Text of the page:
Interphase is an important stage in the cell cyle. Changes that occur during interphase prepare a cell for division. Before a cell can divide, it duplicates its DNA exactly. Correct copying of the DNA is very important. It ensures that, after cell division, each new cell gets a complete set of DNA. Interphase is also considered to be the ‘living’ phase of the cell, in which the cell obtains nutrients, grows, reads its DNA, and conducts other “normal” cell functions.
Interphase is split into 3 stages, G1, S, and G2. In G1, the cell gets bigger in preparation for cell division. Phase S is probably the most important since that is when DNA replicates, if you don’t have two copies of the genome (all the genetic info in DNA) , the cell can’t divide. The last phase, G2, is when the cell keeps increasing in mass and making proteins.
Nucleice acids are essential for all known forms of life. Nucleic acids which include DNA and RNA are made from monomers know as nucleotides.
DNA is found entirely in the nucleus (apoart from a small amount in the mitochondria located in the cytoplasm) and is structured in a double stranded helix formed by nucleotide pairing. It makes up chromosones – the hereditary units that control all cellular activities; divided into genes that carry the nucleotide codes for the manufacture of proteins.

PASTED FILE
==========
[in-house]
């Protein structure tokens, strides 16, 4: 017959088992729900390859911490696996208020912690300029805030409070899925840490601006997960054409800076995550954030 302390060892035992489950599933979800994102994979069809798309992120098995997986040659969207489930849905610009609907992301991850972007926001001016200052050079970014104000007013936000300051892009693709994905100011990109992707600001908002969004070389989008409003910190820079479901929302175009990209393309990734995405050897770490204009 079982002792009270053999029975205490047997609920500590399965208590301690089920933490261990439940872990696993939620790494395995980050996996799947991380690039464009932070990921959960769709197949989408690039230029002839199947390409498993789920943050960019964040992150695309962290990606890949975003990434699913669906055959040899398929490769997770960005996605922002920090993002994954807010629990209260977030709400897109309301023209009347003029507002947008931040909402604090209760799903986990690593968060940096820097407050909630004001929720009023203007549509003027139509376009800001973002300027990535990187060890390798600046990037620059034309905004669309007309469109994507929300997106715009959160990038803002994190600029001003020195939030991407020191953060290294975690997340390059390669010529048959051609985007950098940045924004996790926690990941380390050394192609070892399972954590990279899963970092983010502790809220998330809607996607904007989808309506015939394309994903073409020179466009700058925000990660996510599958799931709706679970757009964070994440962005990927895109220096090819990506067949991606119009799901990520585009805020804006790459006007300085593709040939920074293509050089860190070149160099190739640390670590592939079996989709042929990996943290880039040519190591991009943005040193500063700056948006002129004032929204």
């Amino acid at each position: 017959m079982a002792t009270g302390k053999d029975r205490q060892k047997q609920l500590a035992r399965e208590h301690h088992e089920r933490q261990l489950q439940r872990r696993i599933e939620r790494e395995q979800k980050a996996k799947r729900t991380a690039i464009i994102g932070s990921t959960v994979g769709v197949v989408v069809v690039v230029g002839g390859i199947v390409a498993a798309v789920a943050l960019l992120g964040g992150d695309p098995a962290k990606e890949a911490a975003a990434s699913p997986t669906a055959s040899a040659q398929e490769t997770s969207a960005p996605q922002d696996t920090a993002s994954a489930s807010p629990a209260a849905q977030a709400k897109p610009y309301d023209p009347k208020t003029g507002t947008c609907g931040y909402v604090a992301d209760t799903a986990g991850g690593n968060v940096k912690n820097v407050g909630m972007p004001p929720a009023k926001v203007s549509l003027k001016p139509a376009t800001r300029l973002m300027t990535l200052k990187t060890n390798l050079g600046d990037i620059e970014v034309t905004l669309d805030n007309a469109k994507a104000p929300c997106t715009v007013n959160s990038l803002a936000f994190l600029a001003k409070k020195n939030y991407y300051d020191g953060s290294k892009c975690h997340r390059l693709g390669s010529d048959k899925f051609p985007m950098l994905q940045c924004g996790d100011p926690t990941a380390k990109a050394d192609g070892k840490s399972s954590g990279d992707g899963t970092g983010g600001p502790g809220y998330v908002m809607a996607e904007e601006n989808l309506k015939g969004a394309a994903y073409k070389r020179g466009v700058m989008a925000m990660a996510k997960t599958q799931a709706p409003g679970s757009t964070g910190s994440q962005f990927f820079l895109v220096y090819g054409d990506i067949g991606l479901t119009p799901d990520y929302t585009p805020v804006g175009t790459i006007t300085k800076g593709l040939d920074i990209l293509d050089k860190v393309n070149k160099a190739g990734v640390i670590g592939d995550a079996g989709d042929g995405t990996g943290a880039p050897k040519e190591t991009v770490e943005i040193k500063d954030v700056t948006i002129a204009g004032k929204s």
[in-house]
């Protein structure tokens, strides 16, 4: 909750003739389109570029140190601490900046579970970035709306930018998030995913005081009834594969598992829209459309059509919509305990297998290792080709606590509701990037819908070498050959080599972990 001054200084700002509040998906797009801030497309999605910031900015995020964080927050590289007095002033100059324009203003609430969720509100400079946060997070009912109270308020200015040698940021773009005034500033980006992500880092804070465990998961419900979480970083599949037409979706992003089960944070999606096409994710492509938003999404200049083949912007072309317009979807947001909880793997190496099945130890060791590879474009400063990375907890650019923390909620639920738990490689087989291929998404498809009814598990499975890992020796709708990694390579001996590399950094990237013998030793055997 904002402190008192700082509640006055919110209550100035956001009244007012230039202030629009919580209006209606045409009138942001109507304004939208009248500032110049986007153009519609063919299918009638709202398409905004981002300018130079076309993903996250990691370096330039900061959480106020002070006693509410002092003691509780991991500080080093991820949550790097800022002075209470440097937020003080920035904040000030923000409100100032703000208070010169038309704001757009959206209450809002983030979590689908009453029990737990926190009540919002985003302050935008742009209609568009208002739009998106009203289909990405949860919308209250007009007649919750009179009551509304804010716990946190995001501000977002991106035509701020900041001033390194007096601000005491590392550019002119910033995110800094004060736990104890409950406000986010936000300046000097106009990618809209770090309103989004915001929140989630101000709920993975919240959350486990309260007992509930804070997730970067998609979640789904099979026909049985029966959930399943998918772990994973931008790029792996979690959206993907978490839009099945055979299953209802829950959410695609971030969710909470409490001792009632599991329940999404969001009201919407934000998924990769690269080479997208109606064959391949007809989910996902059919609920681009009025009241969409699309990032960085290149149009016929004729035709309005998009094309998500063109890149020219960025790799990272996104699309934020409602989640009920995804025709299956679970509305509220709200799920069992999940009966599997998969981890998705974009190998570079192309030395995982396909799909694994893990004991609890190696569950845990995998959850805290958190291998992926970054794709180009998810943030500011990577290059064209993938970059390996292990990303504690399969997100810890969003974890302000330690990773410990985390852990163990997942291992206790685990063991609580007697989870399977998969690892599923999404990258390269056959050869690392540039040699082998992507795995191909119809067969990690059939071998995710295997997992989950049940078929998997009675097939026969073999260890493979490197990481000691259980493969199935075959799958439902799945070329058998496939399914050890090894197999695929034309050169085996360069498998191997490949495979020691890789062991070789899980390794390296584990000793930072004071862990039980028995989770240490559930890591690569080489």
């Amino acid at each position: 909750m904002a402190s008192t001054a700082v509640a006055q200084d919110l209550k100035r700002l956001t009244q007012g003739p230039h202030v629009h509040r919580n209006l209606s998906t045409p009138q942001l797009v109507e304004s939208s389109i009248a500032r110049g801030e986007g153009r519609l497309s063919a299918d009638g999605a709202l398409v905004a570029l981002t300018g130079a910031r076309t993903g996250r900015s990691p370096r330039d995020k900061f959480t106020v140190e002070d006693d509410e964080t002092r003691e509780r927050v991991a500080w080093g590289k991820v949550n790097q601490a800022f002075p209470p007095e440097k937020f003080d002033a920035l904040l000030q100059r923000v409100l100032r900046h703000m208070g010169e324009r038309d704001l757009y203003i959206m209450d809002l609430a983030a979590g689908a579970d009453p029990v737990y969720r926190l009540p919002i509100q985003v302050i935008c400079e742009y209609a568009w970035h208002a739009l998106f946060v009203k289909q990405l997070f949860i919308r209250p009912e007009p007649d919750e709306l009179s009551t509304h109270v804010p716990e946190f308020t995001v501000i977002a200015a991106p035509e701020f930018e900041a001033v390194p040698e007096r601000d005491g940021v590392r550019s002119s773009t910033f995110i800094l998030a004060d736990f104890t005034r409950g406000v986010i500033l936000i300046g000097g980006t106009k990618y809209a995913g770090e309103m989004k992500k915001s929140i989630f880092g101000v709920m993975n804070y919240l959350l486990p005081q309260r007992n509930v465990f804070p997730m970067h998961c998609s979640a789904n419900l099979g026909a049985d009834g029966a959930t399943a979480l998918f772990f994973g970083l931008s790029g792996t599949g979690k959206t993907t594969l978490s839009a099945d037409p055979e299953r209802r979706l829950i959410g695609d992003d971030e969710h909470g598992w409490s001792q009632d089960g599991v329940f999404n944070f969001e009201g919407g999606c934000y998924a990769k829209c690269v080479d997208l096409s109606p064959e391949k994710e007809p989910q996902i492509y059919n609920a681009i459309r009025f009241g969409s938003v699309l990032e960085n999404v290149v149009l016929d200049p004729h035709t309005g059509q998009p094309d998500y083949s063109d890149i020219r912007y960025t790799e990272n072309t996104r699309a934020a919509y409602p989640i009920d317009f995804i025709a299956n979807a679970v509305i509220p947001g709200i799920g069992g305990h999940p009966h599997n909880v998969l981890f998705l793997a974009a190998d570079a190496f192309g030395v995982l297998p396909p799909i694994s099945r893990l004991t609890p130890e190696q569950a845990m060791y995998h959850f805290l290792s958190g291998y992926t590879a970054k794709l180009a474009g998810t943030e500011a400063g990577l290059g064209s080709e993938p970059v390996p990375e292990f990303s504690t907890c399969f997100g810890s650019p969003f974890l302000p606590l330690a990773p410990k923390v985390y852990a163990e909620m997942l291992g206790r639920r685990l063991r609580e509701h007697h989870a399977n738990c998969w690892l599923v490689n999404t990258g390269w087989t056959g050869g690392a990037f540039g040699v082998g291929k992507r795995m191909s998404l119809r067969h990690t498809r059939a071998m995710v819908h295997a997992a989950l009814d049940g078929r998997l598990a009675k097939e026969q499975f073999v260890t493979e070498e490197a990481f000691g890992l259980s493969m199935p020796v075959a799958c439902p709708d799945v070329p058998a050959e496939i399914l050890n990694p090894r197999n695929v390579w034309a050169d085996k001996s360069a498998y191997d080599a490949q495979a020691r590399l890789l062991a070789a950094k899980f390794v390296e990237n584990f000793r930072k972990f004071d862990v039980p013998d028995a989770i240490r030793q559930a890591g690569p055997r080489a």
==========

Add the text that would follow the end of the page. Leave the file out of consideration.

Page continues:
RNA is found almost entirely in the cytoplasm and is structured in a single strand. RNA manufacture proteins according to the codes carried in the DNA. There are three main types: messenger RNA, ribosomal RNA and transfer RNA.
In protein synthesis messenger RNA travels to the ribsomes in the cytoplasm. The information in the mRNA codes for the building of proteins from amino acids. Transfer RNA molecules bring amino acids to the ribosomes to build each protein.
Nutrients such as sugars, fats, and proteins are rich sources of energy for animal cells because much of the energy used to form these molecules is literally stored within the chemical bonds that hold them together.
Animal cells do not use the energy from oxidation reactions as soon as it is released. Instead, they convert it into small, energy-rich molecules such as ATP.
The ATP is used for many cell functions including transport work moving substances across cell membranes. It is also used for mechanical work, supplying the energy needed for muscle contraction. It supplies energy not only to heart muscle (for blood circulation) and skeletal muscle (such as for gross body movement), but also to the chromosomes and flagella to enable them to carry out their many functions. A major role of ATP is in chemical work, supplying the needed energy to synthesize the multi-thousands of types of macromolecules that the cell needs to exist.